Like great cheese – that only gets better with age, the same is hoped for the new stainless steel gear drives installed at a dairy plant.
EQM installed a stainless steel gear drive to stir a starter fermentation pot, which is a key part of the process of making cheese at the plant.
The plant has 10 stirrers and had been relying on aluminium gear drives that were only lasting about eight months of heavy use.
The plant’s electrical technician was looking for an alternative option that would last longer and require less maintenance.
The plant produces 10 tonne of mozzarella and 12 tonne of cheddar an hour, and the gear drives used to stir the starter pot can be required to work up to 24 hours a day, seven days a week.
He said the aluminium gear drives would only last about eight months of heavy use and he decided to try stainless steel gear drives as a better performing alternative.
“We decided to try stainless steel drives and do a trial on one of the ten starter pots.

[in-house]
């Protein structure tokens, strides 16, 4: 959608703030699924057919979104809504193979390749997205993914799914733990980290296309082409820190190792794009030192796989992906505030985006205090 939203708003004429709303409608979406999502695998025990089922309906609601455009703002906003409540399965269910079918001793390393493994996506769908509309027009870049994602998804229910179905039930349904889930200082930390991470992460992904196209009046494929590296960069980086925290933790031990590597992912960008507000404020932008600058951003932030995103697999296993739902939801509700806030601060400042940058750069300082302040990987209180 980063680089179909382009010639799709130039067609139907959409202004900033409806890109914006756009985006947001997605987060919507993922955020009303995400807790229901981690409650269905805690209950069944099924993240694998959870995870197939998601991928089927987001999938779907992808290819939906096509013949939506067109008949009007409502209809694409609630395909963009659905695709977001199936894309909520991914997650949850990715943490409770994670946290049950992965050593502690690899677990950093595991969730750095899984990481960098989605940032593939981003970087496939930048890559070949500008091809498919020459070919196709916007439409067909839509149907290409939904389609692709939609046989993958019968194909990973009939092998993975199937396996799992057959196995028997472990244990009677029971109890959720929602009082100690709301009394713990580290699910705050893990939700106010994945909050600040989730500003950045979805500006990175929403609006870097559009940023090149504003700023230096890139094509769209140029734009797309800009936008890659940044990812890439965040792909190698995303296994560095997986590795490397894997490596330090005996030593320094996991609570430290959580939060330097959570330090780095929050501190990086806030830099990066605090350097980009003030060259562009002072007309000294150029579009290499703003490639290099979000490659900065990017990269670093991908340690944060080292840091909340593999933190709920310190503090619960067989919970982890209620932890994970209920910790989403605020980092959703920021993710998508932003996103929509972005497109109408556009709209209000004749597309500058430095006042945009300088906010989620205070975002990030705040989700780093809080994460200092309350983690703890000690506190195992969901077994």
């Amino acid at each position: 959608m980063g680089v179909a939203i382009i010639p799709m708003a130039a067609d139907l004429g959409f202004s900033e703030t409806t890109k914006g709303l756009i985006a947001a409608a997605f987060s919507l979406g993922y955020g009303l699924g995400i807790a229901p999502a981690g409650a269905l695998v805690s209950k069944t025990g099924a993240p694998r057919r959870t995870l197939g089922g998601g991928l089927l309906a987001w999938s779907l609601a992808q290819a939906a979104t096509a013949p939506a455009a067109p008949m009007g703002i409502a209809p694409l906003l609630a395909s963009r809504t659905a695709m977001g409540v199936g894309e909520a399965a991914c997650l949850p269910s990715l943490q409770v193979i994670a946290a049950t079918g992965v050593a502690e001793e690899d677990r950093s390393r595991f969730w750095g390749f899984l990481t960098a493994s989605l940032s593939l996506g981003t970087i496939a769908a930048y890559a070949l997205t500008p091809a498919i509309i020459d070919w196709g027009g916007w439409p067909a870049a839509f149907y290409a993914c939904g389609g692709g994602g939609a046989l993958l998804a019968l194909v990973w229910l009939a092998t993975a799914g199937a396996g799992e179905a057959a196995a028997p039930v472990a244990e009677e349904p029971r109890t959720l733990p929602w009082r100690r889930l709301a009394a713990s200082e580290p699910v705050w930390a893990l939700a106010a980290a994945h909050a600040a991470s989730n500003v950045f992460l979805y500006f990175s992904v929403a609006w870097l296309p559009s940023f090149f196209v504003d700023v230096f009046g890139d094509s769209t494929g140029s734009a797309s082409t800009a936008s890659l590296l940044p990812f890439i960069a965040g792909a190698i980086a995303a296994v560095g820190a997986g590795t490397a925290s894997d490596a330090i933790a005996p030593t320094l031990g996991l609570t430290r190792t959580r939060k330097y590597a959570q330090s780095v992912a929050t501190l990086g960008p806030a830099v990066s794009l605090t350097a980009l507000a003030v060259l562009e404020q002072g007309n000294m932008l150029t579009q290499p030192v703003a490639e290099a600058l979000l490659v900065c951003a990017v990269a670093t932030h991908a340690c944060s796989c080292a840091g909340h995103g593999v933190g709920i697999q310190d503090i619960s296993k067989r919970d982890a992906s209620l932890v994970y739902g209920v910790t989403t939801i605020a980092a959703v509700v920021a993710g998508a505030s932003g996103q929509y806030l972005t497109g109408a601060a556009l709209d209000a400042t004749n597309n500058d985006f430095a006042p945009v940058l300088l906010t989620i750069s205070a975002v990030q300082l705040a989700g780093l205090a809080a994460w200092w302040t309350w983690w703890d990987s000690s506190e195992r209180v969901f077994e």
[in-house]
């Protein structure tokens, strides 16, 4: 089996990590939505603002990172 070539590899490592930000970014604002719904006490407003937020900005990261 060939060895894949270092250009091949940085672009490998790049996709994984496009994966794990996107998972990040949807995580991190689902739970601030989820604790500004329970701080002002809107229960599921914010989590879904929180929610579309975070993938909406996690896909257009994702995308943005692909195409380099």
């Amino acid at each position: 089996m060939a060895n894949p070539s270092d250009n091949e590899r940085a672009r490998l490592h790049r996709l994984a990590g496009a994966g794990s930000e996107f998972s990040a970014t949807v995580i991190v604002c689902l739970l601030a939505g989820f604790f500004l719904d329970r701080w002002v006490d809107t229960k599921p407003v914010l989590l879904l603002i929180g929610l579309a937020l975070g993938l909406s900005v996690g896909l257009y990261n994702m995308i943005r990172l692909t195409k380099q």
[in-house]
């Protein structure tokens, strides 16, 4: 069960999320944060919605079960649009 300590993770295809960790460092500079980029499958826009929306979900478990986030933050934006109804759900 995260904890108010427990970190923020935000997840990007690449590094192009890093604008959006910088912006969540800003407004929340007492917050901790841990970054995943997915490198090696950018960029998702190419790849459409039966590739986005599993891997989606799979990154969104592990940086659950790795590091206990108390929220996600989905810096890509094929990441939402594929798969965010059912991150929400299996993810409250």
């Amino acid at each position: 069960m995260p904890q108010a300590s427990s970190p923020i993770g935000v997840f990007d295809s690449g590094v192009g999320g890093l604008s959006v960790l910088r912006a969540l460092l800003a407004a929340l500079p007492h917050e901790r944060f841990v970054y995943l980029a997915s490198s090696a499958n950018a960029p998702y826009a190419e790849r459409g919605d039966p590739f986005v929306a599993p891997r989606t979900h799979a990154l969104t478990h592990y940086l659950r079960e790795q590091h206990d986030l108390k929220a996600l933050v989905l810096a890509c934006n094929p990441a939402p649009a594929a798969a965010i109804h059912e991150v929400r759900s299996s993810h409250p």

“Some modifications were required, such as making a different shaft and installing a floating torque arm and the results have been really good.”
Cheese is one of the most complex of dairy products, involving chemical, biochemical and microbiological processes. In cheese making, the “starter” is a culture of carefully selected lactic acid-producing bacteria.
The cheeses are cut into 20 kilogram blocks, which are either exported or sold nationally to dairy retailers.
In total the dairy plant produces over 428,000 tonnes of milk powder, cheese, cream, protein and lactic casein ingredients every year.
So far the results have been successful, and a decision will be made to either replace the remaining drives in one go, or to a more staged replacement schedule.
He says replacing at once is a strong consideration, due to the labour and downtime required when the inferior aluminium drives break down.
“There’s a bit of downtime with a breakdown, so we will consider what replacement schedule is best, it might be better to just do them all at once, but we do have to consider the capital outlay of doing so.
“However if we get a much longer lifespan from the new stainless steel drives, it stacks up as a good option to get them all done at the same time,” he said.